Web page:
One in six UK business schools has reported a rise in the number of undergraduates from the rest of the European Union failing to turn up for their studies at the start of the current academic year.
In its annual member survey, the Chartered Association of Business Schools reported that 17.5 per cent of business schools saw an increase in “no-shows” for the 2016-17 academic year. Some schools reported a rise as high as 20 per cent. These figures came despite a majority of business schools receiving an increase in applications from the EU prior to the UK’s EU referendum in June.
Simon Collinson, chair of CABS and dean of the University of Birmingham’s business school from 2012-2016, said he believed this trend would continue, and that there would also be a “decline in applications” from EU students. He suggested that part of the reason has been the “push-back culturally” against EU nationals in the UK since the referendum.
“[These students] applied before Brexit, fully expecting it not to happen, and I think the European students seem to see an end to [the label of] ‘European’ and [a growing anti] ‘foreigner’ sentiment in the UK,” he told Times Higher Education. “There’s a cultural perception...which is a major issue for us.”
Not only would the UK lose out on “top-class” students in the short term, he added, but over the long term, UK institutions’ wider attraction to international students and faculty may also be affected.
“Immigration laws are starting to shut out talent and starting to push some of our faculty to go and look for jobs abroad because they’re finding it easier to have a base in another country,” he said.
“It’ll hit the European faculty flow initially...but if it continues to be problematic for non-EU [academics to work in the UK], we’ll get the worst of both worlds.”
Angus Laing, dean of Lancaster University Management School, said “clearly some institutions...have a quite significant fall-off” in student numbers, and that he was concerned that applications to Lancaster for next year are down by more than 20 per cent on this time last year, although he stressed that the "bulk will be coming through later".
He agreed with Professor Collinson that the “negative mood music” around Brexit was “impinging on our international students”.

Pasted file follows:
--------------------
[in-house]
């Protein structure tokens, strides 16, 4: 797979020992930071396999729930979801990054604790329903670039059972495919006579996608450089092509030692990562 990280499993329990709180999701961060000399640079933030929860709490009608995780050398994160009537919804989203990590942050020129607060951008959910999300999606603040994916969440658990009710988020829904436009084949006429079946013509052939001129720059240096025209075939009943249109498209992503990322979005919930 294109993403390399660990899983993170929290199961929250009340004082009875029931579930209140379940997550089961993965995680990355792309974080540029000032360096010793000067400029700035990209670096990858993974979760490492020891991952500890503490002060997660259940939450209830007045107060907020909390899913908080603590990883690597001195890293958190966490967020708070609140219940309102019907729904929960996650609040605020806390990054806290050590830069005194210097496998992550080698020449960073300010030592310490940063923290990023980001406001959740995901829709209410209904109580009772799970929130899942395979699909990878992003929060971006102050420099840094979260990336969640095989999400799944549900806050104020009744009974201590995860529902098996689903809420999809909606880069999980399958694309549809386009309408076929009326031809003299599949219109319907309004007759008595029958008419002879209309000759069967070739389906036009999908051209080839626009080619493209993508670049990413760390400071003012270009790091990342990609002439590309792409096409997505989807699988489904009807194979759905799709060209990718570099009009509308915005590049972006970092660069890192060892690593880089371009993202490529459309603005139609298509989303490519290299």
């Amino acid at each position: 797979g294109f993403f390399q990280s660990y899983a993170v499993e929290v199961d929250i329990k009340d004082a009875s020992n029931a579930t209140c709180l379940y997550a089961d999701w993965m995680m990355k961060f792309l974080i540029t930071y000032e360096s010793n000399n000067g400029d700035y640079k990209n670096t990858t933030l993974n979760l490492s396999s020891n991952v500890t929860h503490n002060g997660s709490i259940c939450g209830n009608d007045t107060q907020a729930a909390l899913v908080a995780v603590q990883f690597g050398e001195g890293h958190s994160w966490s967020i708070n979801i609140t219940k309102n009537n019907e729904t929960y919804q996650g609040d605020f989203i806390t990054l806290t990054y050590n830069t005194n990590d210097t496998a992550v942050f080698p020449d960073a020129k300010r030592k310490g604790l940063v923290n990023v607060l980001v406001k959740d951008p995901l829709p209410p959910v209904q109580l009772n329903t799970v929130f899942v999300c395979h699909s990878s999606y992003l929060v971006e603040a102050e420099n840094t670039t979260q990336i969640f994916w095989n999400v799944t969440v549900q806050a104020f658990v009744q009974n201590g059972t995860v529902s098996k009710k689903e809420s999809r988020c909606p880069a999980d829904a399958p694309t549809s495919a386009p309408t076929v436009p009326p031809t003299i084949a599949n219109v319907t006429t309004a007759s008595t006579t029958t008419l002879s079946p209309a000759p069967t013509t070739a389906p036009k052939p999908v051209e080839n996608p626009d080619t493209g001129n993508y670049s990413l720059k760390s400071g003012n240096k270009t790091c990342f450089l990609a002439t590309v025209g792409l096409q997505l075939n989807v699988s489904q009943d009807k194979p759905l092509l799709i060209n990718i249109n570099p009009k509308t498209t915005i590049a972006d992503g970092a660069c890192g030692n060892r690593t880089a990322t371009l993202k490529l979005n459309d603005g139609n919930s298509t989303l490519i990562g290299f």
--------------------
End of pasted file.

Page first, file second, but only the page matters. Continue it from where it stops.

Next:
“What’s frustrating, though, to the point of infuriating is that we continually enhance the quality and attractiveness of our offer, relative to schools globally, only for the political environment to profoundly undermine those efforts,” he said.
European schools are already capitalising on the “very negative effect” that Brexit is having on the UK as a welcoming destination for students, according to Santiago Garcia, dean and director of the Graduate School of Business of Grenoble School of Management, with Grenoble already seeing the “numbers of non-French nationals going up substantially” at undergraduate level.
“International students, being intrinsically interested in global affairs, see that their opportunities to prosper in the UK have been curtailed in recent years,” he said. “In addition, other countries in continental Europe decrease the barriers and offer more opportunities for students to receive a very high quality of education followed by a professional career.”
Dennis Vink, programme director of the International MBA at Nyenrode Business University in the Netherlands, said he expected there to be an increase in applications to his institution in the wake of Brexit.
“I would believe the business schools of the more stable northern European countries like the Netherlands and Scandinavian countries will be attracting more and more students in the future, in comparison with those in the UK,” he said.